FAA representatives caution against delay on compliance with Remote ID, despite the deadline extension until March 16, 2024.
Drone operators were supposed to ensure that their aircraft were compliant with Remote ID rules by September 16, 2023. Many operators, however, have been unable to obtain the Remote ID modules required to equip older model aircraft for compliance. In response, the FAA issued a statement granting six months of relief from the deadline on September 13.
On yesterday’s DRONERESPONDERS FAA Webinar on Remote ID, FAA representatives John Meehan and Mike O’Shea clarified that the announcement of a six month relief period for operators does not mean that pilots should delay on ordering Remote ID broadcast modules or equipping their aircraft.
FAA representative Mike O’Shea said that the purpose of the published extension was to help keep mission-critical drone programs airborne, in light of supply chain issues for Remote ID modules. “[The FAA] heard the complaints, they realized there was an issue, and they took action,” said O’Shea. To the DRONERESPONDERS audience, O’Shea said “The intention is to ensure that you can still fly on behalf of public safety.”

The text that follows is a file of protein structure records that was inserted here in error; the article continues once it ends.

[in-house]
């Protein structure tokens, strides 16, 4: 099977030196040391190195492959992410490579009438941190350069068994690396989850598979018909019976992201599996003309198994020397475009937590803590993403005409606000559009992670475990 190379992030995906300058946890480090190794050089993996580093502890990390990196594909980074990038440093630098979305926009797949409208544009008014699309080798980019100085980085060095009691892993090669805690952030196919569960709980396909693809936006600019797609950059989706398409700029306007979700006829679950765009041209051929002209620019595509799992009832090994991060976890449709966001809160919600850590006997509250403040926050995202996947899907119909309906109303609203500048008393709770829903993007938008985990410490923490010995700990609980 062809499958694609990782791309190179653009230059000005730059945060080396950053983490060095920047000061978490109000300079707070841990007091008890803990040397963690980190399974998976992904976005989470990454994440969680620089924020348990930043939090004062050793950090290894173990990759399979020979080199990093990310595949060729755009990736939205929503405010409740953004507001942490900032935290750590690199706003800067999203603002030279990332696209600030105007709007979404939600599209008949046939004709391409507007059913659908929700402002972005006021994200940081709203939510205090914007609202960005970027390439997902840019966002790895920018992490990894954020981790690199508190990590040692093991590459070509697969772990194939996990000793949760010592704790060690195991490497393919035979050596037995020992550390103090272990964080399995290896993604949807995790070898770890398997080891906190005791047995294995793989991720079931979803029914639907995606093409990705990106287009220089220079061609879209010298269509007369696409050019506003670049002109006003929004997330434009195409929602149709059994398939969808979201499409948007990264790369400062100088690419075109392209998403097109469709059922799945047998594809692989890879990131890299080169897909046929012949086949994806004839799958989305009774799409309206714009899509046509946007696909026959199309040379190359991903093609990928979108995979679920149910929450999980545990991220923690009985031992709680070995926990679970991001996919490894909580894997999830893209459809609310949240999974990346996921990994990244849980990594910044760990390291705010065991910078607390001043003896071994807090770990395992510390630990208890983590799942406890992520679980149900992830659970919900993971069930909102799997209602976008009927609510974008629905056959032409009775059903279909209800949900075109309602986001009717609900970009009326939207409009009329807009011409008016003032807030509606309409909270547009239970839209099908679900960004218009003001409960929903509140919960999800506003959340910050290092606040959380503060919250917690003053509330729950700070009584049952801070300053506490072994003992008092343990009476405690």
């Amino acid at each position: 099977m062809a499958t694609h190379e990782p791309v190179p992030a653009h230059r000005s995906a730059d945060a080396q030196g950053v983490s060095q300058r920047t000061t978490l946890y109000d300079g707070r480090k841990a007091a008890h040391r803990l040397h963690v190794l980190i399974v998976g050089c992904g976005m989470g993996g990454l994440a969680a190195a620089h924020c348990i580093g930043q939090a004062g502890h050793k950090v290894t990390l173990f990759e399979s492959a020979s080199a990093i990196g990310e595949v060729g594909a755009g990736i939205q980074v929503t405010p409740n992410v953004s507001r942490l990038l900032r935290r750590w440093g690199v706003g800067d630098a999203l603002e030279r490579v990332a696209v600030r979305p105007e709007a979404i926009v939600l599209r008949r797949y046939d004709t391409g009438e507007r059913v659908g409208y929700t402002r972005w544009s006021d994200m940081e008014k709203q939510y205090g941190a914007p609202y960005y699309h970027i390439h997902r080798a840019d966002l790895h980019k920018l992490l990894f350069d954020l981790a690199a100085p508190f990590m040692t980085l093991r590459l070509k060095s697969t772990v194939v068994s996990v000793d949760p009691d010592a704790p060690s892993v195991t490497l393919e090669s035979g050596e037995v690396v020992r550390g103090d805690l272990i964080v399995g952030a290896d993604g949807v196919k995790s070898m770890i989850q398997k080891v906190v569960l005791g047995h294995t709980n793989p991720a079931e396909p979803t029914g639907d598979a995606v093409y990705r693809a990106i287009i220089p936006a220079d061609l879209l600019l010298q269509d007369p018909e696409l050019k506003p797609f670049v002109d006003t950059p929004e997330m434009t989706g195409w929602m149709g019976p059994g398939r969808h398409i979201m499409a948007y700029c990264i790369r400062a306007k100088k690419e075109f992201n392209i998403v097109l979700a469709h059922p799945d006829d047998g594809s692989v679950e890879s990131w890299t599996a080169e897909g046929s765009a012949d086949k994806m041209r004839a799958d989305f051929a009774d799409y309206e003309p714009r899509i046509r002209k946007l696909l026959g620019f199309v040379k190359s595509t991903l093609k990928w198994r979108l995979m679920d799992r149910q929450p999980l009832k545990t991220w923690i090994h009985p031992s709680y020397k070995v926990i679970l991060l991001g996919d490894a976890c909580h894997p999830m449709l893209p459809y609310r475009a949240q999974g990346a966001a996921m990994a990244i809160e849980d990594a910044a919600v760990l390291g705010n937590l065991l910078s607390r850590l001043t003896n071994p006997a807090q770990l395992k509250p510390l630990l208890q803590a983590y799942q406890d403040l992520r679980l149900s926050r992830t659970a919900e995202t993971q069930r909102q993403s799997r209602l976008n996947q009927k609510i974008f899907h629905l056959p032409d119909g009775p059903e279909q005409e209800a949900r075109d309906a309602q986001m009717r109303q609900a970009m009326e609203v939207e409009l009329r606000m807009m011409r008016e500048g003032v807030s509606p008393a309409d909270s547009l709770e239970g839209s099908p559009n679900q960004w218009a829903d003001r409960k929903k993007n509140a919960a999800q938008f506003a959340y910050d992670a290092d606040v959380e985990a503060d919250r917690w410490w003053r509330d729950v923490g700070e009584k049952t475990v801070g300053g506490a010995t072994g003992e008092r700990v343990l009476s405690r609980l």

“It’s important that when you’re able to comply, you do comply,” said O’Shea.
FAA’s John Meehan said that the extension is intended to be a six month relief period on enforcement, not on compliance. The relief is designed to protect those operators making their best effort to work within the law. He also emphasized that operators must order the equipment they need now, and ensure that they are in compliance as soon as possible.
“Think about your mission sets, think about what you’re going to need,” said Meehan. “If you are going to need it in March, you need it now.”
There are 3 ways to comply with the rule on Remote ID for drones:
Fly an aircraft certified as Remote ID compliant;
Attach a Remote ID module;
Fly only in a designated flying area (FRIA.)
To see if your aircraft is already compliant with the Remote ID rule, see the FAA list here. Find more information on Remote ID at the FAA website here.
Miriam McNabb is the Editor-in-Chief of DRONELIFE and CEO of JobForDrones, a professional drone services marketplace, and a fascinated observer of the emerging drone industry and the regulatory environment for drones. Miriam has penned over 3,000 articles focused on the commercial drone space and is an international speaker and recognized figure in the industry. Miriam has a degree from the University of Chicago and over 20 years of experience in high tech sales and marketing for new technologies.For drone industry consulting or writing, Email Miriam.
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